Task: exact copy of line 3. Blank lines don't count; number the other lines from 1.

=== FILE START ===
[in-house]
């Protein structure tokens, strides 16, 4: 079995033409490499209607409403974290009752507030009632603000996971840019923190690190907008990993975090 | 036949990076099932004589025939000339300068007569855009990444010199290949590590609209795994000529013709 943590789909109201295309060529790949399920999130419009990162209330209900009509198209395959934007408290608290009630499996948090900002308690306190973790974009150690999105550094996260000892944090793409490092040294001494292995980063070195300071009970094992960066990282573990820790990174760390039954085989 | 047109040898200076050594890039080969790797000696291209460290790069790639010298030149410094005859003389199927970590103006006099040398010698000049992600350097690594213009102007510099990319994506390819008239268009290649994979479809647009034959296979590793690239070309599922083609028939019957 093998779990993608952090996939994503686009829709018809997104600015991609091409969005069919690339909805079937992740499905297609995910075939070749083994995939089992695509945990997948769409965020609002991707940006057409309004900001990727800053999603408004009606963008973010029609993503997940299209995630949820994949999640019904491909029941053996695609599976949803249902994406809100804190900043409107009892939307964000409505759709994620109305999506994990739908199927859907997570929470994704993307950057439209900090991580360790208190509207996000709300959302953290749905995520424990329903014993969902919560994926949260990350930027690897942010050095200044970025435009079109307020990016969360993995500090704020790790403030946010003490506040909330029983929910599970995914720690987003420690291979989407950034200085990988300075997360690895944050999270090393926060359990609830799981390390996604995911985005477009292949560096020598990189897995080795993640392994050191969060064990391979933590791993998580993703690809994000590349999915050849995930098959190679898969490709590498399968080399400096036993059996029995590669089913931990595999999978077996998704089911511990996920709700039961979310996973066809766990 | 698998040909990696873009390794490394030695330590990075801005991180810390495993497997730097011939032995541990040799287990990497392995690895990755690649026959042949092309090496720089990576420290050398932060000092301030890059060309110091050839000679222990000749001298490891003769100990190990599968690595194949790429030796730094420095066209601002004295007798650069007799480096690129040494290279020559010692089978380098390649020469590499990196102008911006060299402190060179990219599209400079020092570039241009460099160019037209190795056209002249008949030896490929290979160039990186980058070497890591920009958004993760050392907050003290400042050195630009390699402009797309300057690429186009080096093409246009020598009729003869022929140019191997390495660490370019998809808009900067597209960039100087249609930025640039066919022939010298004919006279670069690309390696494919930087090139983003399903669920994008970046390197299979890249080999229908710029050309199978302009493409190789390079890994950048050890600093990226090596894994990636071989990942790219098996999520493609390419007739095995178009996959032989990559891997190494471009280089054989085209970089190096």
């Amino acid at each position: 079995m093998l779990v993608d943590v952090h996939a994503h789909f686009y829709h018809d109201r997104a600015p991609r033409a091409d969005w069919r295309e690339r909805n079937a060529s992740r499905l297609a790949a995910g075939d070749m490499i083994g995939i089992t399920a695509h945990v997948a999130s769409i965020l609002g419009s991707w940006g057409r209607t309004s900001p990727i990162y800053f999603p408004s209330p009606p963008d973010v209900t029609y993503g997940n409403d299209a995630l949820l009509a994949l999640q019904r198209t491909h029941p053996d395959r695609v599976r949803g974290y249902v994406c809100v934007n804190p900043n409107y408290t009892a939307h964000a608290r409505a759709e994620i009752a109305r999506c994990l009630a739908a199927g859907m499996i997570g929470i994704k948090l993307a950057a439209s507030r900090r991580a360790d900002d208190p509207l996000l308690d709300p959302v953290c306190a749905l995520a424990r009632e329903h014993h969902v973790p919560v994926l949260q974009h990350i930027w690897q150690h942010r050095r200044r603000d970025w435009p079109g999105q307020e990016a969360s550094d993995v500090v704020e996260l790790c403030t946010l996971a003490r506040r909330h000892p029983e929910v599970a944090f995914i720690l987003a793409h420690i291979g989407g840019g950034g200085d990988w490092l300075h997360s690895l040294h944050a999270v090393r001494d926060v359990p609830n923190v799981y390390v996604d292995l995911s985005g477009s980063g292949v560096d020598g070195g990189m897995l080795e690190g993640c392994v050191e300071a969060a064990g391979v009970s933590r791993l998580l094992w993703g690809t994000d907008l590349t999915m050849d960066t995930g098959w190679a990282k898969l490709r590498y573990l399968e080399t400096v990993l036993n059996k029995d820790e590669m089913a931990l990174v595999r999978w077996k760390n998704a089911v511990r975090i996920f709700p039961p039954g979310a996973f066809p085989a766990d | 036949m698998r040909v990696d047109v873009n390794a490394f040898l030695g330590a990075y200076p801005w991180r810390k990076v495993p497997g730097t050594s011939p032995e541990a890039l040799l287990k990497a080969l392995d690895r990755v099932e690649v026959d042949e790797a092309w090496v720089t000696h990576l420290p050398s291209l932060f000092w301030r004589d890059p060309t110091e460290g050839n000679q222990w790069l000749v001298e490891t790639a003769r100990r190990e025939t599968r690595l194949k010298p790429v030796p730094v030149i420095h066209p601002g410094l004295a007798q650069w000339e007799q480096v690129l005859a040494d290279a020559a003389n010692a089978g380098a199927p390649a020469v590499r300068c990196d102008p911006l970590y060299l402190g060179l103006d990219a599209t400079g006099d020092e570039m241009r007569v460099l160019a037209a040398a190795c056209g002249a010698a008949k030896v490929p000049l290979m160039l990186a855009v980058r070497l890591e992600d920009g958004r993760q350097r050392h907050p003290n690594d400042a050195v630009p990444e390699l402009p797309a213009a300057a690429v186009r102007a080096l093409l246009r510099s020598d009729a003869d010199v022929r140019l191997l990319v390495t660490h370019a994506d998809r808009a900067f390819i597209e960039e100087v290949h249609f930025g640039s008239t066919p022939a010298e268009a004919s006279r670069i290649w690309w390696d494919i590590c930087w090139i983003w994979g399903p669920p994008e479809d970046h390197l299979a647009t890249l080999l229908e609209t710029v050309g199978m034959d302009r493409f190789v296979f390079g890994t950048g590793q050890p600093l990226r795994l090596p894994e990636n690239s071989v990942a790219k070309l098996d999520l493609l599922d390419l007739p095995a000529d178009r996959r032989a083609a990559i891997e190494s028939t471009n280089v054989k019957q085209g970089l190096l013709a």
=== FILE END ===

């Amino acid at each position: 079995m093998l779990v993608d943590v952090h996939a994503h789909f686009y829709h018809d109201r997104a600015p991609r033409a091409d969005w069919r295309e690339r909805n079937a060529s992740r499905l297609a790949a995910g075939d070749m490499i083994g995939i089992t399920a695509h945990v997948a999130s769409i965020l609002g419009s991707w940006g057409r209607t309004s900001p990727i990162y800053f999603p408004s209330p009606p963008d973010v209900t029609y993503g997940n409403d299209a995630l949820l009509a994949l999640q019904r198209t491909h029941p053996d395959r695609v599976r949803g974290y249902v994406c809100v934007n804190p900043n409107y408290t009892a939307h964000a608290r409505a759709e994620i009752a109305r999506c994990l009630a739908a199927g859907m499996i997570g929470i994704k948090l993307a950057a439209s507030r900090r991580a360790d900002d208190p509207l996000l308690d709300p959302v953290c306190a749905l995520a424990r009632e329903h014993h969902v973790p919560v994926l949260q974009h990350i930027w690897q150690h942010r050095r200044r603000d970025w435009p079109g999105q307020e990016a969360s550094d993995v500090v704020e996260l790790c403030t946010l996971a003490r506040r909330h000892p029983e929910v599970a944090f995914i720690l987003a793409h420690i291979g989407g840019g950034g200085d990988w490092l300075h997360s690895l040294h944050a999270v090393r001494d926060v359990p609830n923190v799981y390390v996604d292995l995911s985005g477009s980063g292949v560096d020598g070195g990189m897995l080795e690190g993640c392994v050191e300071a969060a064990g391979v009970s933590r791993l998580l094992w993703g690809t994000d907008l590349t999915m050849d960066t995930g098959w190679a990282k898969l490709r590498y573990l399968e080399t400096v990993l036993n059996k029995d820790e590669m089913a931990l990174v595999r999978w077996k760390n998704a089911v511990r975090i996920f709700p039961p039954g979310a996973f066809p085989a766990d | 036949m698998r040909v990696d047109v873009n390794a490394f040898l030695g330590a990075y200076p801005w991180r810390k990076v495993p497997g730097t050594s011939p032995e541990a890039l040799l287990k990497a080969l392995d690895r990755v099932e690649v026959d042949e790797a092309w090496v720089t000696h990576l420290p050398s291209l932060f000092w301030r004589d890059p060309t110091e460290g050839n000679q222990w790069l000749v001298e490891t790639a003769r100990r190990e025939t599968r690595l194949k010298p790429v030796p730094v030149i420095h066209p601002g410094l004295a007798q650069w000339e007799q480096v690129l005859a040494d290279a020559a003389n010692a089978g380098a199927p390649a020469v590499r300068c990196d102008p911006l970590y060299l402190g060179l103006d990219a599209t400079g006099d020092e570039m241009r007569v460099l160019a037209a040398a190795c056209g002249a010698a008949k030896v490929p000049l290979m160039l990186a855009v980058r070497l890591e992600d920009g958004r993760q350097r050392h907050p003290n690594d400042a050195v630009p990444e390699l402009p797309a213009a300057a690429v186009r102007a080096l093409l246009r510099s020598d009729a003869d010199v022929r140019l191997l990319v390495t660490h370019a994506d998809r808009a900067f390819i597209e960039e100087v290949h249609f930025g640039s008239t066919p022939a010298e268009a004919s006279r670069i290649w690309w390696d494919i590590c930087w090139i983003w994979g399903p669920p994008e479809d970046h390197l299979a647009t890249l080999l229908e609209t710029v050309g199978m034959d302009r493409f190789v296979f390079g890994t950048g590793q050890p600093l990226r795994l090596p894994e990636n690239s071989v990942a790219k070309l098996d999520l493609l599922d390419l007739p095995a000529d178009r996959r032989a083609a990559i891997e190494s028939t471009n280089v054989k019957q085209g970089l190096l013709a």